Dallas’ economic bread and butter is the role it plays as a distribution hub. We’re at the center of major intersections of freight rail and transit corridors. We have a big airport. There’s Alliance; there should be (and maybe will be) an inland port in South Dallas. So where are these goods coming from and where are they going? The Brookings Institute can answer that one with this nifty interactive tool that “maps” the flow of freight in and around the United States. With $420 billion of imports and exports flowing through our region, Dallas ranks behind only New York, Los Angeles, Chicago, and Houston in terms of total trade activity.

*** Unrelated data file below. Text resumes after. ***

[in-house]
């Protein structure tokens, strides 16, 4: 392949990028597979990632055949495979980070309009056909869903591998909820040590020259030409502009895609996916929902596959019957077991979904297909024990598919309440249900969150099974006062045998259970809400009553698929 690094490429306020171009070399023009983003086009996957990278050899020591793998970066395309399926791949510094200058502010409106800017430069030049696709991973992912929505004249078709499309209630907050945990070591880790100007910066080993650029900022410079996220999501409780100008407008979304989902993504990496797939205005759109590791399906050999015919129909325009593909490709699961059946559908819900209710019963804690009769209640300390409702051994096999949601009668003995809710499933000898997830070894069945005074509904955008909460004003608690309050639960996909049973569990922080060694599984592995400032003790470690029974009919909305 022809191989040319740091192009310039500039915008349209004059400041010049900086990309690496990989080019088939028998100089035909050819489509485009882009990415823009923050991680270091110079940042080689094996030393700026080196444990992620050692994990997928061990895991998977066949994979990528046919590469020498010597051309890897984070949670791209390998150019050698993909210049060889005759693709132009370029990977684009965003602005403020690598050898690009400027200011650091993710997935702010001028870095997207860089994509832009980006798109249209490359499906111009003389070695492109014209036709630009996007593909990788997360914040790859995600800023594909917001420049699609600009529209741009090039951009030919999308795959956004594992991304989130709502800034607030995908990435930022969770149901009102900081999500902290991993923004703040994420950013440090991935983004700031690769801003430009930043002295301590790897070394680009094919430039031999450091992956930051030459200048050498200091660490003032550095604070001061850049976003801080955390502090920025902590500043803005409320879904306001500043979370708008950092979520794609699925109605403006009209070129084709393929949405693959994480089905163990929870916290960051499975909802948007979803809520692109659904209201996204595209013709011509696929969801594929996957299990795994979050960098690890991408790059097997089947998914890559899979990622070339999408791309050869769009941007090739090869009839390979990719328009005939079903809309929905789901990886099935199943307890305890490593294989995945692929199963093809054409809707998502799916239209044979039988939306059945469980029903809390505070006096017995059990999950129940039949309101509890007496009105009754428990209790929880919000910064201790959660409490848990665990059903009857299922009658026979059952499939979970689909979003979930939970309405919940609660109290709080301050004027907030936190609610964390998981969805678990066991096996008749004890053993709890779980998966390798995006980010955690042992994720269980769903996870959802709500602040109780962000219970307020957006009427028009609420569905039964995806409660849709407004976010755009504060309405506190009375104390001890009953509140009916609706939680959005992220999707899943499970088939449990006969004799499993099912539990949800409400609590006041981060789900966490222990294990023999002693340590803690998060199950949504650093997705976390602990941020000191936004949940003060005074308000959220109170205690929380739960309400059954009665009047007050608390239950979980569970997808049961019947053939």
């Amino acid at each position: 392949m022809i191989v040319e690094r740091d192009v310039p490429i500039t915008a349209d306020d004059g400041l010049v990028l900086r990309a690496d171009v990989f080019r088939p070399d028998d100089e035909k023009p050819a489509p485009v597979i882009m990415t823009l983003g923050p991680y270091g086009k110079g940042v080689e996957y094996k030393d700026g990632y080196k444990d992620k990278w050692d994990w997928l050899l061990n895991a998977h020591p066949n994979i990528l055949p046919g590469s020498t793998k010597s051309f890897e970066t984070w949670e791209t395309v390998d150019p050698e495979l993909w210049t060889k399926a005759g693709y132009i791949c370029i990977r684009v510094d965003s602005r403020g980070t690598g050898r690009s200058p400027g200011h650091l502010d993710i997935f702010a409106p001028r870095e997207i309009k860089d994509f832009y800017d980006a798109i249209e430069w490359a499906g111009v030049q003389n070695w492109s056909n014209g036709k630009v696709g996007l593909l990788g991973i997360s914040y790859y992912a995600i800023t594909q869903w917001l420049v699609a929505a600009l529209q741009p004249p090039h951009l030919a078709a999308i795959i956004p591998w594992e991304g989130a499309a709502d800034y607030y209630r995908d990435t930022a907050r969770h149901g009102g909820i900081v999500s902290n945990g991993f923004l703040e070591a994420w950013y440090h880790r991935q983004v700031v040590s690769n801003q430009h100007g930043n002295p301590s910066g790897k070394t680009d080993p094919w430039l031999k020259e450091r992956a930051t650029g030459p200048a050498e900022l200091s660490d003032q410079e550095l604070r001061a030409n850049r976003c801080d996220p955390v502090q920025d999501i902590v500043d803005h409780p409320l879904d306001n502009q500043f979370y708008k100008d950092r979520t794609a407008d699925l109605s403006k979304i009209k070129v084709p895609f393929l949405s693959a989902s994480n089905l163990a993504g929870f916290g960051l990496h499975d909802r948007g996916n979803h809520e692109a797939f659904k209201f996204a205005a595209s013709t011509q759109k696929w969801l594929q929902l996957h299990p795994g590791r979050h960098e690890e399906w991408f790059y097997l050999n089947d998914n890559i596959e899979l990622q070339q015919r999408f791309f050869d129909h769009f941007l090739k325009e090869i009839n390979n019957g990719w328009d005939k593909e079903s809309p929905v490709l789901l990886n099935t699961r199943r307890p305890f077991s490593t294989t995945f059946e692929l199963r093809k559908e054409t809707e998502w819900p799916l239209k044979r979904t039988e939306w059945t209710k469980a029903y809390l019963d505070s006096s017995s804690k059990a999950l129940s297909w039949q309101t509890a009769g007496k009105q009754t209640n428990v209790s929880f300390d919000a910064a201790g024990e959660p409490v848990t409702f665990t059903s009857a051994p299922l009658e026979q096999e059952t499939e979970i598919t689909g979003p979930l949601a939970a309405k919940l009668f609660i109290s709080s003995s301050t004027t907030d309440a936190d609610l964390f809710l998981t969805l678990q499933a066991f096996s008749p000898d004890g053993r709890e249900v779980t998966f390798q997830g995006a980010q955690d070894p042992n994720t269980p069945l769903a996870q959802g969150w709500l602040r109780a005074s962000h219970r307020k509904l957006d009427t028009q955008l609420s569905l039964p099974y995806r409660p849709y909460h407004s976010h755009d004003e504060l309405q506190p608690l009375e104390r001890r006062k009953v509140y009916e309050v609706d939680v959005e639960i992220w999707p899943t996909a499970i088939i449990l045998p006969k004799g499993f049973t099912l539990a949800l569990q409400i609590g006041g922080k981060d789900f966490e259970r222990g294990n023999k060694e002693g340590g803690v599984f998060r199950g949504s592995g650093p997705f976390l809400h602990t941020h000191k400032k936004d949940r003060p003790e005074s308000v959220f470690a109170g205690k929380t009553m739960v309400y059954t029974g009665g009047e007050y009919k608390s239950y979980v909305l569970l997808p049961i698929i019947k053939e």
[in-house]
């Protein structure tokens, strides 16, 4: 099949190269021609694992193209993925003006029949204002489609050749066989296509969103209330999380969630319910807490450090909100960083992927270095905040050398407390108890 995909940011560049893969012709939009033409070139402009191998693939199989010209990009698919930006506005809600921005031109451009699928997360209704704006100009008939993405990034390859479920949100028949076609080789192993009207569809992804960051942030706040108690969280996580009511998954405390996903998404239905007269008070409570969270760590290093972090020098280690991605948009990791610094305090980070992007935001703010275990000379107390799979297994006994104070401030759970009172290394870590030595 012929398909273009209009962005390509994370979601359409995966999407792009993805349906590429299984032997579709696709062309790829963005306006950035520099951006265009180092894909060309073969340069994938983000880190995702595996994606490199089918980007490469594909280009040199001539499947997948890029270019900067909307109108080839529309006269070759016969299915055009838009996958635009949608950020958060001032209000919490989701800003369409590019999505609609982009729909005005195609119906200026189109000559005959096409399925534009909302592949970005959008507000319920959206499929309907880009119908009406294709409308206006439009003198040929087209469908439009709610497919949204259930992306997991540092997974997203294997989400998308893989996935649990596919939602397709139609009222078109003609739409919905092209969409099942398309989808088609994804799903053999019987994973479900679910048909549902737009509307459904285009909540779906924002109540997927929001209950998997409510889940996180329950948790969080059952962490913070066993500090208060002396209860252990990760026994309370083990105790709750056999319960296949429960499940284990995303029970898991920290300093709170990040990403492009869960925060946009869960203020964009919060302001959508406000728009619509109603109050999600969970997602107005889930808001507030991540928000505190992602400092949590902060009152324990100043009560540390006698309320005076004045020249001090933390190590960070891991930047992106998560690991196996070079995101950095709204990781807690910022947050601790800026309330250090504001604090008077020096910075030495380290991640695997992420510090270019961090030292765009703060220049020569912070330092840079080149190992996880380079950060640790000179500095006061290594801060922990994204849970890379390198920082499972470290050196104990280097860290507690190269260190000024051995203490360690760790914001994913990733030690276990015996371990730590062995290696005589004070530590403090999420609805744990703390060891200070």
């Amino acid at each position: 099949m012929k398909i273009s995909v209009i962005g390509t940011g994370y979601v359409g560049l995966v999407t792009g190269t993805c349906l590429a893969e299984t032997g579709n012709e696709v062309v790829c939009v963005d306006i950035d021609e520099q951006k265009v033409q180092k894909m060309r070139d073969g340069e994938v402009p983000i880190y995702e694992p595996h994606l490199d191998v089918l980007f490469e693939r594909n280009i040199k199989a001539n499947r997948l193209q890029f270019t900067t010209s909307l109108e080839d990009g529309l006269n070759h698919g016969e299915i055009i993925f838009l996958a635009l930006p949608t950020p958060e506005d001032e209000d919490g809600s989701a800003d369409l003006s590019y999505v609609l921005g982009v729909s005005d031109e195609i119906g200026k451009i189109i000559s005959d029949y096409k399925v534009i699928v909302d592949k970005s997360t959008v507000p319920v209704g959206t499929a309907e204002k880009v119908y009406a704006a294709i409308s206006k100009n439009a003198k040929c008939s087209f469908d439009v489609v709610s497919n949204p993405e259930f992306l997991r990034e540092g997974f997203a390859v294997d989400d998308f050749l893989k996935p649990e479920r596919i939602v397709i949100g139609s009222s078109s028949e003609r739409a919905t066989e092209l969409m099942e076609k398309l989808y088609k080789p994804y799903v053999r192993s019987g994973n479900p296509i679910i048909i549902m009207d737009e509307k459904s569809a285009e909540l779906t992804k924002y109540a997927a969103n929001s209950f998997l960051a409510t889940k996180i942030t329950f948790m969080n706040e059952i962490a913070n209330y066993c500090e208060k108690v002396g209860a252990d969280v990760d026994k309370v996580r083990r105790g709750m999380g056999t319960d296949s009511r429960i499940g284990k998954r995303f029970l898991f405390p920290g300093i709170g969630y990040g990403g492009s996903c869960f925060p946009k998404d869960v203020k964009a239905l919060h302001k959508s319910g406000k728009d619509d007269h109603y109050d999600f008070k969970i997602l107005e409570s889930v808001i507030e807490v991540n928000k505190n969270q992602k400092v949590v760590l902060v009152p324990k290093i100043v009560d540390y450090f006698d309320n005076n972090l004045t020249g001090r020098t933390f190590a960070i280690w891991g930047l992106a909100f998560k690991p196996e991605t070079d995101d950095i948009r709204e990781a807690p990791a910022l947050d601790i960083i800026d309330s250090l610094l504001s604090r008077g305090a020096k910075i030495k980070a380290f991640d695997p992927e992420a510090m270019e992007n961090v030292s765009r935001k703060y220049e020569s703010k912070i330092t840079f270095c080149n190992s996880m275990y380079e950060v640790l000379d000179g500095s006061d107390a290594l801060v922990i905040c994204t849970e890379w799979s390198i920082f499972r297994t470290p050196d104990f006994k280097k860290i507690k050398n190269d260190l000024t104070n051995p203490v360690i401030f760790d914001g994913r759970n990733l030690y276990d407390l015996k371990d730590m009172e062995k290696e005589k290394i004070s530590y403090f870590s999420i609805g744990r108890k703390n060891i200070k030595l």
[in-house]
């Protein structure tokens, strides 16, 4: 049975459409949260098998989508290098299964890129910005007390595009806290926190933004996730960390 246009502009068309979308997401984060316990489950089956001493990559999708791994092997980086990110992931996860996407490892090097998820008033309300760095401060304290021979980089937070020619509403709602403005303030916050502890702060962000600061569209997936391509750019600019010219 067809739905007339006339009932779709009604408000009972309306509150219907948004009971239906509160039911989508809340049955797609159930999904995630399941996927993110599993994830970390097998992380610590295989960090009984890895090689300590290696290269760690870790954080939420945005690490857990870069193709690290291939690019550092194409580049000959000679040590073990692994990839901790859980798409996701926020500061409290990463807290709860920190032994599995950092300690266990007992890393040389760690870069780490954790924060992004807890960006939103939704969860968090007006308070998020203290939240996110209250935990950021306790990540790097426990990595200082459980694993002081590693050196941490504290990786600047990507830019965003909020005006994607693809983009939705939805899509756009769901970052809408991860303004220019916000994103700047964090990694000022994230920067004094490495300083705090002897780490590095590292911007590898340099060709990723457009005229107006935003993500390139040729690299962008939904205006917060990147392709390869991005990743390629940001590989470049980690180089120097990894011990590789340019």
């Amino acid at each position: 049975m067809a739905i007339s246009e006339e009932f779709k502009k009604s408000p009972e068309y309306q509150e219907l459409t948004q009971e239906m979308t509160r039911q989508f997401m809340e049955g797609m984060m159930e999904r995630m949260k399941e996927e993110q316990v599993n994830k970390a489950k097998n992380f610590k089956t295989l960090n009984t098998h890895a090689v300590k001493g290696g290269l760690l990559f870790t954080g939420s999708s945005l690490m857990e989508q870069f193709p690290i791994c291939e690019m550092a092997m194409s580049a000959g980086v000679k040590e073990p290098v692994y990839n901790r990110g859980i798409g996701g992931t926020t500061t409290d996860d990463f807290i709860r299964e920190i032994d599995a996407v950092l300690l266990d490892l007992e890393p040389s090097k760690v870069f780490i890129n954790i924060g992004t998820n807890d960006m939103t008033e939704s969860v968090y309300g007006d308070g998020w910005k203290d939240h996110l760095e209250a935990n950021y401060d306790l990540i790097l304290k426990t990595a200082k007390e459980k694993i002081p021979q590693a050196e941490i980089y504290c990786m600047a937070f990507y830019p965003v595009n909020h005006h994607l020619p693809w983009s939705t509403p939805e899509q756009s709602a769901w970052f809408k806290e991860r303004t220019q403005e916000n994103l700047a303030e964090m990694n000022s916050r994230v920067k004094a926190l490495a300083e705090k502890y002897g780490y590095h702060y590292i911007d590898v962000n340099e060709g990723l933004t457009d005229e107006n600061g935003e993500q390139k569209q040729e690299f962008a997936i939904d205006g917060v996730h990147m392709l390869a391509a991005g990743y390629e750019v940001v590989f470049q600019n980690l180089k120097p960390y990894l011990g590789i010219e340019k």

There’s also a report accompanying the research that offers an interesting analysis. One thing we can see from this detailed look at the interconnected nature of the flow of goods between cities, the report argues, is that traffic congestion in one area of the network can drive up the cost of goods for the entire system. A clog in a node like Dallas can make it more expensive to buy any number of consumer products in Waco, Oklahoma City, or some town on the Texas panhandle. The report concludes that it is in rural areas’ best interests to solve traffic congestion in the inner cities:Full Story